Although many jobs lost during the economic downturn have been replaced, that doesn’t mean getting a job has gotten quicker or easier. Many people are still looking for work or hoping to move into higher paying jobs and not getting results from their efforts. There are many factors that determine whether or not you get hired. While some of these factors you have no control over, you can control the quality of resume you submit.
The resume is your first chance to catch a potential employer’s attention, but many people squander this opportunity with boring or generic resumes. If your resume isn’t leading to interviews, here are some tips to improve your results.
1) Focus on results instead of duties. The best way to stand out is to treat your resume like a marketing piece in which you let the employer know what you’ll be able to do for the company. Instead of listing your skills and experience, rework them into benefits for the employer.
2) Tailor the resume to the job and the employer. Not all job titles and not all employers who need your job skills are the same. A retail establishment that needs an accountant will have slightly different needs than a gym who also needs an accountant. Retail stores have inventory and returns, whereas gyms have various membership levels and equipment rentals. While both need help managing their books and doing taxes, how and what specifically is tracked is slightly different. A resume that addresses the specific requirements of the job and unique aspects of the industry will impress potential employers more than a generic resume.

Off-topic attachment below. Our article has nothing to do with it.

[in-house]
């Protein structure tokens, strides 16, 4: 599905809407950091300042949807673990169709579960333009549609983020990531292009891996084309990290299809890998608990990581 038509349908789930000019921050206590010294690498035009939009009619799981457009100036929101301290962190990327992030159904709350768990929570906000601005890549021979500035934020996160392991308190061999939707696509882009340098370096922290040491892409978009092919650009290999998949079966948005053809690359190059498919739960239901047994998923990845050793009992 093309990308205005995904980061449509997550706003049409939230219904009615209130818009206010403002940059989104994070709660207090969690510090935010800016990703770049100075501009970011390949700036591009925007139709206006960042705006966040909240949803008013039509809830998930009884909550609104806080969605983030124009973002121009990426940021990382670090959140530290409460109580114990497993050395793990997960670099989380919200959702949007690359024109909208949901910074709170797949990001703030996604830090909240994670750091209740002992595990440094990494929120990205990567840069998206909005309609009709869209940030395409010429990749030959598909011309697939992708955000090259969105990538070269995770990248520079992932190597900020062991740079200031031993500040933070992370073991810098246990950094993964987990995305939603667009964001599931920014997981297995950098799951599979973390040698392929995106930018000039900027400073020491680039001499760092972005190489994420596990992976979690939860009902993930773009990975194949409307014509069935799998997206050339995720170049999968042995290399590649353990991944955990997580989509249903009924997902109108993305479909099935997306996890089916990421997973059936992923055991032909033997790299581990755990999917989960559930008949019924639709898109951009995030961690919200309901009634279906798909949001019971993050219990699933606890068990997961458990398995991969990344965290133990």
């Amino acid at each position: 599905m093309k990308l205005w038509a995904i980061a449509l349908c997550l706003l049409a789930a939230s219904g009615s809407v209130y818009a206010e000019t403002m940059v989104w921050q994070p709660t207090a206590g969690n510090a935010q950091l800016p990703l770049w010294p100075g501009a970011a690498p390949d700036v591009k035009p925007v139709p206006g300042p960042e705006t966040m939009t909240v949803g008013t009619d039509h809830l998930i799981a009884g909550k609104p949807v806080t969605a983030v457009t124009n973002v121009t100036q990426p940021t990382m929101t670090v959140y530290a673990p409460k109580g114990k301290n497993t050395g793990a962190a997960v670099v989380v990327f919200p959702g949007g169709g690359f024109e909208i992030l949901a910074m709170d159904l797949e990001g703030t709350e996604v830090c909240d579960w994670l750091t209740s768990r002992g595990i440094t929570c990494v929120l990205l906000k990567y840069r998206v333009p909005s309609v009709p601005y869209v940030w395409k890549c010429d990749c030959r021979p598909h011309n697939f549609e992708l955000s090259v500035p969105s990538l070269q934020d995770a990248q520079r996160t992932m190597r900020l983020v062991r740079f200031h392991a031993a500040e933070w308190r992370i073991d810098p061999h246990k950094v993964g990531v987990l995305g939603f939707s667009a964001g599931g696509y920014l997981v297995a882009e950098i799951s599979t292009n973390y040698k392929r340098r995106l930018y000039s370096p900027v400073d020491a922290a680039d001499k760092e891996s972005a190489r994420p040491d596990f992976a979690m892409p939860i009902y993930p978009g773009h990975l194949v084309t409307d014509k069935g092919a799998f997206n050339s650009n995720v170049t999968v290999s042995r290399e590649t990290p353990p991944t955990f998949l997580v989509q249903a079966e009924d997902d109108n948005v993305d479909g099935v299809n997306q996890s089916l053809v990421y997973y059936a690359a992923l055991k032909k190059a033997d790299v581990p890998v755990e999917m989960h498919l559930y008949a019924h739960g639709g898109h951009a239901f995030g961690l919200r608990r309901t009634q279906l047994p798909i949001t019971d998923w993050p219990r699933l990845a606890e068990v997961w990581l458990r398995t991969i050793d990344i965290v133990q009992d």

3) Follow directions. Sometimes, in an attempt to stand out, you might try to add unnecessary information or deliver it in a unique format. But resume submissions that don’t comply to the job post’s directions are usually eliminated without review. If you can’t follow directions during the application processes, what does that say about your ability to follow directions on the job? Supply what the job posts specifies and avoid being cutesy or obnoxious.
4) Deliver a readable, logically ordered resume that highlights skills and experiences related to the job. On your resume, expand on the skills and experiences you have that fits the job and only mention or even leave out skills and experience that are unrelated. For example, when I apply for writing jobs, I don’t list my social work experience, unless the writing job is related to mental health. You don’t want to lie or deceive, but you don’t want to deliver page after page of information that isn’t relevant to the job either.
Competition continues to be fierce for jobs. Make sure your resume is read and takes you to the next step of the job process by delivering a targeted, easy to read, benefits-oriented resume.